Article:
LONDON — I've been to the United Kingdom many times before, but I've never experienced a visit like this one — because the United Kingdom may no longer exist by the time I leave. Watching the debate ahead of the Sept. 18 referendum on Scottish independence is extraordinary. As I write this, British Prime Minister David Cameron is speaking in Aberdeen. "On Thursday, Scotland votes, and the future of our country is at stake," he said, eyes misting up. "On Friday, people could be living in a different country, with a different place in the world and a different future ahead of it."

He's right. It may have taken a while for Britons to fully comprehend that Scotland might actually leave, but nobody doubts that possibility now. Even down here in London, far from the scene of the vote, everyone is aghast at the implications.

A friend tells me that her husband, an officer serving in the Royal Regiment of Scotland, has no idea what will happen if the referendum goes through. "There haven't been any contingency plans at all," she says. No one in his unit, which consists overwhelmingly of Scots, knows whether it will become part of a new Scottish army or remain within the British armed forces. Someone else here tells of a friend who's trying to buy a house in Scotland, but who can't get a mortgage because the bank is holding off until after the referendum.

The potential reverberations of a Scottish divorce fill the airwaves and the papers. Will Scots who are opposed to independence get to keep their British passports? How will pensions be divided up? What sort of border controls will have to be implemented? Will Scotland really be able to join the European Union as an independent country — or NATO, for that matter? And will Scots be able to go on using the pound — as independence campaigners say they'd like to — if the Bank of England, which manages the currency, refuses to go along?

It's also been highly educational for those of us who've never really paid particular attention to Scotland before. I confess that I didn't know the first thing about such exotica as groats, woad, or devo max before I started following the debate. And despite the seriousness of the issue there's also been some wonderful unintentional comedy — like the puff piece from high society magazine Tatler about the poor, underprivileged folk from the 432 families that own half of Scotland's private land.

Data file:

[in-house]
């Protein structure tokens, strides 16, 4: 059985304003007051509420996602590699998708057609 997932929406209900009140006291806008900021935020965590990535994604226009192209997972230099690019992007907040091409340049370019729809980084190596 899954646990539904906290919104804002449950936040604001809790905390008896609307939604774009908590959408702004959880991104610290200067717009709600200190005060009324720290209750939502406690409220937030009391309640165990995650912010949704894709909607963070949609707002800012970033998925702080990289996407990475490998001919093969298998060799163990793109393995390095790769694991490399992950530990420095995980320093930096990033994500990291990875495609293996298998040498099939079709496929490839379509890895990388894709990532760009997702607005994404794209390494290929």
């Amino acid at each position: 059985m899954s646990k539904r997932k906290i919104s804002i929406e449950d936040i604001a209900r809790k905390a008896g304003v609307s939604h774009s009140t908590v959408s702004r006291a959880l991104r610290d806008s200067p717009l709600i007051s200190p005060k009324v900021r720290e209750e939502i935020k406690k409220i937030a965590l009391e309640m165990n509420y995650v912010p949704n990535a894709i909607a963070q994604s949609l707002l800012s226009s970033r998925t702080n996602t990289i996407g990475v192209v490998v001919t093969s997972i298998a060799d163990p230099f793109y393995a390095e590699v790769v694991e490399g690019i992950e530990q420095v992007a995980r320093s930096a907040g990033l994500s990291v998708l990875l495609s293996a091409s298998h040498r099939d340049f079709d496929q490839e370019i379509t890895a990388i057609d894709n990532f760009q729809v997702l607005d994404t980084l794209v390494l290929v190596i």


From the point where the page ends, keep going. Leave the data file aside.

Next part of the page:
But even at this distance one thing is manifest: Because there's so much at stake, the vote has galvanized Scottish voters and civil society in a way that no other issue in recent memory has managed to do. Only 64 percent of Scotland's registered voters turned out for the last British parliamentary election. Given the current level of voter registration, around 80 percent are projected to take part in the referendum. Younger Scots have been especially active (both pro and contra), prompting commentators to remark on their "astonishing lack of apathy."

Whatever the outcome, it's hard to dispute that Scottish vote offers a dramatic demonstration of democracy in action. Independence campaigners are especially keen to emphasize this point. Scots aren't motivated by crude, anti-English resentment, they say, but by the earnest desire to bring government closer to the people. Alex Salmond, the head of the Scottish government, says that a vote in favor of the referendum will be "the people's victory." He insists that a vote for independence will be "an act of self-confidence and self-assertion which will mean that decisions about what happens in Scotland are always taken by the people who live and work here – not by a remote Westminster system." (Nor, judging by declining voter turnout across the United Kingdom, are Scots the only Britons to feel this way.)

In that sense, it's entirely apt to view the Scottish independence movement as an expression of the same worries that drive not only other European separatist movements (the Catalans, the Basques, or the South Tyroleans), but also such disparate forces as America's Tea Party and the U.K. Independence Party, the noisy populists who have been campaigning against British membership in the European Union. What they all have in common is a protest against "remote" governments, the fear that power has become alienated from the people who deserve to exercise it. "We're a few days away from the people of Scotland taking control of the future of our own country," said Nicola Sturgeon, Salmond's deputy, over the weekend.

One might even go so far as to see the Scottish independence movement in the context of the recent revolts against democratically elected leaders around the world. In Pakistan, two discontented political parties have vowed to topple the government of Prime Minister Nawaz Sharif — even though he came to power in a free election just last year. They may have been inspired by events in Thailand, where protestors also unhappy with election results paralyzed the democratically elected government of Prime Minister Yingluck Shinawatra until the army stepped in with a coup, a move they have since proclaimed to be an act of "true democracy."